As a result, while Putin’s troops haven’t received the warm welcome in Mariupol that their initial campaign strategy assumed, he still has reason to believe he can impose a Russian future on the city. This has already been done, in Donetsk, a city twice the size and just 110 km to the north, which has been under the control of Russian-backed separatists since 2014.

Then, as now, passionate pro-Ukrainians like Nataliya fled. If Mariupol was part of the self-proclaimed Donetsk People’s Republic (DNR) or Russia, they are unlikely to return.

In Donetsk’s experience, Nataliya’s neighbors and others like them are more likely to stay or return. Draconian law enforcement would ensure obedience. The city’s steelworks – with 40,000 employees and a combined annual output of 9 million metric tons – would still need labor. Rail links to Donetsk and other occupied territories in the north, cut since 2014, could start operating again.

“As soon as the hostilities end, we will immediately begin the restoration (of the city),” DNR chief Denis Pushilin said on his Telegram channel last week, while visiting a help center set up by the ruling United Russia party on the outskirts of Mariupol.

In Pushilin’s alternate reality, Russia and aid workers in DNR suits were delivering humanitarian aid to grateful Russian compatriots rescued from the Ukrainian Azov Battalion, a militia that wears neo-fascist insignia and is part of Mariupol’s defense. Some will want to believe it.

“Azov did not ceremonial civilian objects – they placed firing points there and deliberately destroyed them when they withdrew,” said Andrey Turchak, secretary general of United Russia, who accompanied Pushilin. “No one should doubt that Russia is here forever.”

The evidence that Russian aircraft and artillery were responsible for the devastation of Mariupol, rather than self-sabotage by the defenders, is overwhelming. Yet many only heard the Russian narrative, broadcast on strong FM signals from Radio Russia and Radio DNR. To listen to Ukrainian news channels, Nataliya had to find an old medium-wave radio.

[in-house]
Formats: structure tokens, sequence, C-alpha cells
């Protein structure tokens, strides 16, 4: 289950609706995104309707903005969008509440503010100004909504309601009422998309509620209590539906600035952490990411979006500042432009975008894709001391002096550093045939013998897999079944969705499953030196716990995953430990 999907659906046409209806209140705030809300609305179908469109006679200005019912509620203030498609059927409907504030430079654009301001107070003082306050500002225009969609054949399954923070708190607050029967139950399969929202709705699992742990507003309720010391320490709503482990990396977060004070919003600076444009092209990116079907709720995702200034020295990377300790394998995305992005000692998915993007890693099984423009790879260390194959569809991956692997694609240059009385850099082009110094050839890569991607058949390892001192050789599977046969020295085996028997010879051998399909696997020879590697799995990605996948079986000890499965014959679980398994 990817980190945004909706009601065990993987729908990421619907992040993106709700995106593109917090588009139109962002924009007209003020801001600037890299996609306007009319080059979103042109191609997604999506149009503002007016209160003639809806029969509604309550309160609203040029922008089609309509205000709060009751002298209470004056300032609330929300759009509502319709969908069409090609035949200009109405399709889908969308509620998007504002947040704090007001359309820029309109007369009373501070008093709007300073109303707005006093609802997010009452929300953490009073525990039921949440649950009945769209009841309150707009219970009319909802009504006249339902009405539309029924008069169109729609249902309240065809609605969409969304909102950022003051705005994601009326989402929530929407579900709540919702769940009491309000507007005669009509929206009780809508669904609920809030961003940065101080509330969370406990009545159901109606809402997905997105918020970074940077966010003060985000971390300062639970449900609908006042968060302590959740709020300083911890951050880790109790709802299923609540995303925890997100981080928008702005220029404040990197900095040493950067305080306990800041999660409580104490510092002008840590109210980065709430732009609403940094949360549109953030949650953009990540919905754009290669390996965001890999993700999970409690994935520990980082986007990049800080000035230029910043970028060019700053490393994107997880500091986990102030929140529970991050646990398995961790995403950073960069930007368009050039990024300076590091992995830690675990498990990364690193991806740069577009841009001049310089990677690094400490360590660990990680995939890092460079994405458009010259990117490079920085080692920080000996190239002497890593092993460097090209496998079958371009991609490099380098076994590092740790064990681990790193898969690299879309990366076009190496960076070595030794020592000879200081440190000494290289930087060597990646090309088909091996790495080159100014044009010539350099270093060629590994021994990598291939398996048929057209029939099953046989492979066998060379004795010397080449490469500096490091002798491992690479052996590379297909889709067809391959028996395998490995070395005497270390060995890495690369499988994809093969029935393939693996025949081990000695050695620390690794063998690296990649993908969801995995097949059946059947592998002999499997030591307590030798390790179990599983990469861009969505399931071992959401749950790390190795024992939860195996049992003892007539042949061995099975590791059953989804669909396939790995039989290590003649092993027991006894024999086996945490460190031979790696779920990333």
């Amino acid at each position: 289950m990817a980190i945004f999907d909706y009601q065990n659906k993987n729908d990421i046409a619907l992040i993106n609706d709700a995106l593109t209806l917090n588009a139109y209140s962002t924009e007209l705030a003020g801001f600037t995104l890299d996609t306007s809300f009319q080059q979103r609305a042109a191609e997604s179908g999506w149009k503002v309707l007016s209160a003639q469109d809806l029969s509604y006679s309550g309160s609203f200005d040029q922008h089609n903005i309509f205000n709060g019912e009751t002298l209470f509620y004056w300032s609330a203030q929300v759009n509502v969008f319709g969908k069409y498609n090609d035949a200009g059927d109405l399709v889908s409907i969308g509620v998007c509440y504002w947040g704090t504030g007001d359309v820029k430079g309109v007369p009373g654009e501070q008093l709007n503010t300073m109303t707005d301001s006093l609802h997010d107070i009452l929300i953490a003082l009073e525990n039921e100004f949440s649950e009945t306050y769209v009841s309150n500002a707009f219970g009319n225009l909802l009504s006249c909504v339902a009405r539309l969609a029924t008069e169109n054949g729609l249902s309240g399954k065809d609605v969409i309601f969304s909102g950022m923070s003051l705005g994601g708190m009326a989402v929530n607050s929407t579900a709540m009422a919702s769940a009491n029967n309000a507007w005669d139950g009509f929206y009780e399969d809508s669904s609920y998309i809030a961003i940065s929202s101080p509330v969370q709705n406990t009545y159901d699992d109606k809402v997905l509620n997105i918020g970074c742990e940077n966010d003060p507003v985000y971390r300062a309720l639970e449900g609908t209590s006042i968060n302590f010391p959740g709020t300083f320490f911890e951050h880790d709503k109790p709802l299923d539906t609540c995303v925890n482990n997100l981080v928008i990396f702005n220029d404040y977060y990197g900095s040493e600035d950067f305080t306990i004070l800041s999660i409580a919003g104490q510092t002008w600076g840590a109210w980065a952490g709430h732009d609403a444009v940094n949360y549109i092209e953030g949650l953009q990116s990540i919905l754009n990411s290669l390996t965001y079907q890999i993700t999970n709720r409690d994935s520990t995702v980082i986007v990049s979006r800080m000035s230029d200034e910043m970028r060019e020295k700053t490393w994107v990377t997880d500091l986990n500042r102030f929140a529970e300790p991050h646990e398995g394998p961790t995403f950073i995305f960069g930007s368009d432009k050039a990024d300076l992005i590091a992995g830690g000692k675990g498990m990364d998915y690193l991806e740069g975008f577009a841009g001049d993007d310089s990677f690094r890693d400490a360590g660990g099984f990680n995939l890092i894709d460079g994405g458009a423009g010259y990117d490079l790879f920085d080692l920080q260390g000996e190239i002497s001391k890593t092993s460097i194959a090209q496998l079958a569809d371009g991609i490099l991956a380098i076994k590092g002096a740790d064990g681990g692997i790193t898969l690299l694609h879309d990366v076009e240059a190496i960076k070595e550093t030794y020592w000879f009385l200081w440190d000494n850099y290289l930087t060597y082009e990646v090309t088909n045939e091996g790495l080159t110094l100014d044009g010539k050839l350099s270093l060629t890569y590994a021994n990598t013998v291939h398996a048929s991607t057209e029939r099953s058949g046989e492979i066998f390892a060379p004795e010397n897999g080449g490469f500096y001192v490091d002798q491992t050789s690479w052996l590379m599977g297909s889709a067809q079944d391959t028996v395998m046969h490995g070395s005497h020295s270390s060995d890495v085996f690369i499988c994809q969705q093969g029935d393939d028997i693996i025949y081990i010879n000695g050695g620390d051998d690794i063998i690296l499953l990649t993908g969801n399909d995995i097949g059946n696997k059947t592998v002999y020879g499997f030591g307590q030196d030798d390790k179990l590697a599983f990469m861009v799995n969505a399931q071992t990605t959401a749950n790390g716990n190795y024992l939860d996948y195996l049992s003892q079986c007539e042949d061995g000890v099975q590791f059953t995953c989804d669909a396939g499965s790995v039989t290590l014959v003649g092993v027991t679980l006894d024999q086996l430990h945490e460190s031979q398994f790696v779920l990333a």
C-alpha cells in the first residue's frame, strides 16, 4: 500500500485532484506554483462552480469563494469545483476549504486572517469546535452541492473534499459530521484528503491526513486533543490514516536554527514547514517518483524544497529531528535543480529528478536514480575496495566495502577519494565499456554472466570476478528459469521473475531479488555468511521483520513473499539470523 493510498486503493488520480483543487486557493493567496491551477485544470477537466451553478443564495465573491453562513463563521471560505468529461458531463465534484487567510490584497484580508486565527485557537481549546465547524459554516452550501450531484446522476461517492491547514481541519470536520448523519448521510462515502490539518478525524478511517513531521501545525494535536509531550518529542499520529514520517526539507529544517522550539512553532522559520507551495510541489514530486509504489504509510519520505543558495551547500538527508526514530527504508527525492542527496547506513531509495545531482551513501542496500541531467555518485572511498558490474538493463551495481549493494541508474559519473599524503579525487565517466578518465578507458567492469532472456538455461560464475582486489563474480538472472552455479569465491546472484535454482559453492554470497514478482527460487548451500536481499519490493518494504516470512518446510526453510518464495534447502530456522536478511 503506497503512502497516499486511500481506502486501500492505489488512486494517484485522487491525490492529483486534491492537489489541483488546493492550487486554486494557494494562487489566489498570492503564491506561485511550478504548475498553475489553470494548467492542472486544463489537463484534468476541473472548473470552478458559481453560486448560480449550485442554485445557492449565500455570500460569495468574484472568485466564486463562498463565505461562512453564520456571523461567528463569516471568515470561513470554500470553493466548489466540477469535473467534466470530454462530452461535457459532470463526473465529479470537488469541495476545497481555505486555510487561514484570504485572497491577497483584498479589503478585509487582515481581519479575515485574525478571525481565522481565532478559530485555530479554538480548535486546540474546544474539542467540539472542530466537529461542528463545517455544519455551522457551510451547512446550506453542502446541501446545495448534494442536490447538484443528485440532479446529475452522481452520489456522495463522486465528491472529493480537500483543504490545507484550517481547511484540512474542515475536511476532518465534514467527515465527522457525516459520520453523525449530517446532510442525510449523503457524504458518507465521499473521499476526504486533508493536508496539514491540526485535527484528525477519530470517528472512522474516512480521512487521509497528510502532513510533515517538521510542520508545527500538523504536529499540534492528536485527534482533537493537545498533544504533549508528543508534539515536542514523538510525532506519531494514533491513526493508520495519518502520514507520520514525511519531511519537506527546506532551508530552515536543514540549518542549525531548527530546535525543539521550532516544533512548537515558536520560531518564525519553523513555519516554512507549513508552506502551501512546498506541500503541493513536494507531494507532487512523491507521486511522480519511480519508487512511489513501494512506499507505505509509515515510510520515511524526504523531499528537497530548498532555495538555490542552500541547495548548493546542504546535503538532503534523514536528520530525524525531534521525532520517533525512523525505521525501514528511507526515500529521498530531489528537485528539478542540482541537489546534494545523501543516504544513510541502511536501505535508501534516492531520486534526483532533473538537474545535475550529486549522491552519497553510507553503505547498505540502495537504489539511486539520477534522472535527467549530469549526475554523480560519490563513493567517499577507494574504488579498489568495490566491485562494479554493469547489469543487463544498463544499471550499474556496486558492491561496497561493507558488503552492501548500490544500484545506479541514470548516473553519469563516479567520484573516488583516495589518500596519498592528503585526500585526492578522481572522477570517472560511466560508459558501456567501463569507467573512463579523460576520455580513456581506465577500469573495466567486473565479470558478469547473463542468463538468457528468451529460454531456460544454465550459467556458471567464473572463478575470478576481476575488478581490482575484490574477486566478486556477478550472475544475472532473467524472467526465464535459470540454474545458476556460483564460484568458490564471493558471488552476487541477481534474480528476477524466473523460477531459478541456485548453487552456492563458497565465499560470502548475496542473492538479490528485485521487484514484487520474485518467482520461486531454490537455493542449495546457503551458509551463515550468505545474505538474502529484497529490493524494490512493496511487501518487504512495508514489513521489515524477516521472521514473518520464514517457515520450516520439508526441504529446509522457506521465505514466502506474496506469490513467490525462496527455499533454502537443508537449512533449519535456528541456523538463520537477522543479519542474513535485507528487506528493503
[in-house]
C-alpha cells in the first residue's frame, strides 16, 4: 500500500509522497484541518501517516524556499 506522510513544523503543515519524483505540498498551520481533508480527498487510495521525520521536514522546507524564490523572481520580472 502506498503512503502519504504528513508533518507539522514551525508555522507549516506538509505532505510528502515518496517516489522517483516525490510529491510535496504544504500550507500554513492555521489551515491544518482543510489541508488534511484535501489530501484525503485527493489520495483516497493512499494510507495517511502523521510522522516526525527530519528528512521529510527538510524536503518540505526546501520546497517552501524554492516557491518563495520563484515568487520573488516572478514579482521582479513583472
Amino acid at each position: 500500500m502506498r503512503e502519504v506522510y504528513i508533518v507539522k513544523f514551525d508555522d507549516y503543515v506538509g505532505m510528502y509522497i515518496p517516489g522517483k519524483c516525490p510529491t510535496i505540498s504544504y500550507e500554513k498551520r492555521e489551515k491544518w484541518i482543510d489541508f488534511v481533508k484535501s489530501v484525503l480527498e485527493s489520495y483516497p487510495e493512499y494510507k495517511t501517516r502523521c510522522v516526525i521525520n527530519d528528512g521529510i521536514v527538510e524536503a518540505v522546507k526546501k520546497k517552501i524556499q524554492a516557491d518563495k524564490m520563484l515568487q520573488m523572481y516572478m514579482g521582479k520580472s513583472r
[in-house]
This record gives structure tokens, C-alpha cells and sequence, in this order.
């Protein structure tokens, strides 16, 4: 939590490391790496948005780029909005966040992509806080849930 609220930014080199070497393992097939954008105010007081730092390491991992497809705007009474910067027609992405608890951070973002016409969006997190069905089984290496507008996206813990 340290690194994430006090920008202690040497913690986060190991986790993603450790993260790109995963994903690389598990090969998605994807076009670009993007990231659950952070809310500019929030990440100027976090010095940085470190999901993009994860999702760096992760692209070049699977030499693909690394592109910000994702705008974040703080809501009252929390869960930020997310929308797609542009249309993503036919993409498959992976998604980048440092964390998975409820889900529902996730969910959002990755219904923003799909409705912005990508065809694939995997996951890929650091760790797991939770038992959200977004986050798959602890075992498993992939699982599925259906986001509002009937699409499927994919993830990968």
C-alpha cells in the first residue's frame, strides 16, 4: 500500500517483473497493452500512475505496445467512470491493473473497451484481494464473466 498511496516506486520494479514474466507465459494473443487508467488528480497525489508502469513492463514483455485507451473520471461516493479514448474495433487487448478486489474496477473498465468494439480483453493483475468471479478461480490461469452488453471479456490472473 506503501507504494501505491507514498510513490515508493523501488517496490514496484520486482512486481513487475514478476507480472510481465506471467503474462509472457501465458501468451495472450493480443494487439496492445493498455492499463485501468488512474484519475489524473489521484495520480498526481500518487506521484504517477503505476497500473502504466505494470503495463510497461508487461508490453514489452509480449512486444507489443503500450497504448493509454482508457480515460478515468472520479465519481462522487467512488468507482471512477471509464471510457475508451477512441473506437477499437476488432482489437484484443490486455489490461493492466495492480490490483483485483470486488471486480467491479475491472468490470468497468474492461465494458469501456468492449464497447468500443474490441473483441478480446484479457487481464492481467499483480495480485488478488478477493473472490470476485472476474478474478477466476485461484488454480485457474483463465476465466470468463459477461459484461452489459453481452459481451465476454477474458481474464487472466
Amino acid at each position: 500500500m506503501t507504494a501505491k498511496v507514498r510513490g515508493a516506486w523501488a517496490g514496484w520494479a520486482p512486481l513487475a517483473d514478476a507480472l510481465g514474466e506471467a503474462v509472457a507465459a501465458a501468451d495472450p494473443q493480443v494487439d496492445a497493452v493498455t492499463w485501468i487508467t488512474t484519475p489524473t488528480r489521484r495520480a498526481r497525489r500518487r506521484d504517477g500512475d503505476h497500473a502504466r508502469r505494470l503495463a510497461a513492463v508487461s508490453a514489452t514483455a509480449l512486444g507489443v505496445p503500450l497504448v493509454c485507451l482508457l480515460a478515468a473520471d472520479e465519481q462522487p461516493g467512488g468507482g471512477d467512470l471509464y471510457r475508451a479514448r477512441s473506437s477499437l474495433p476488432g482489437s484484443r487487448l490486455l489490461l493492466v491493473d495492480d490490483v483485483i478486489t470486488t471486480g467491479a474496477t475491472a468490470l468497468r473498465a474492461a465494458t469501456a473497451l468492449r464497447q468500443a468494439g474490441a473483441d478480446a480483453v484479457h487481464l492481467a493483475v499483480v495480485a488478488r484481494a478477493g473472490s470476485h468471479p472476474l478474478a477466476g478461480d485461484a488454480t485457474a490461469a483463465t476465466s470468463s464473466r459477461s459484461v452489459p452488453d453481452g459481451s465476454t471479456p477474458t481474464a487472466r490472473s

Russian radio stations broadcast fake news, according to Nataliya, including repeated reports that Boychenko had fled, or that the Azov battalion had surrendered and changed into civilian clothes to escape, or that the Ukrainian army used civilians as human shields while deploying inside. the city.

She recalled how, on February 27, Mariupol quickly lost access to natural gas, electricity, cellular and internet connections, and running water. People moved to the courtyard behind their building to cook on fires fed with wood from furniture in their apartments or from nearby restaurants.

“We cooked food together, we shared water” collected from springs, Nataliya said of her neighbors. “Unfortunately, there were a lot of pro-Russians or neutrals.” His neighbors could not be reached for comment.

Over time, people began to bury their dead in the courtyard, some killed by bombings, others by heart attacks or other causes. Aircraft noise was worse, she said, knowing they could destroy a building with a single bomb.

Almost as serious was the lack of communications and therefore of information, whether about his mother and other relatives living east of the city, where the fighting was most intense, or about the possibilities of evacuation, the course of the siege or what was happening in the rest. from the country.

Nataliya and her partner delayed departure as long as they could, fearing the trip and stories of bombed convoys. But her partner had fallen ill from the dirty water they were drinking and was vomiting blood. They had to abandon his mother.

As they walked out, she said, the Russian soldiers dragged her partner out of the car and undressed, looking for any tattoos or weapons that might reveal him as a soldier. Eventually they let him go, but his illness meant they didn’t get very far before they had to stop, in an area still under Russian control.

In their new location, the soldiers were handing out food from Donetsk, trying to bribe people, as Nataliya said. The aid was adorned with ribbons, shaped in the shape of the now iconic “Z” of the Russian forces, as well as a logo. He said, “We don’t give up our people.”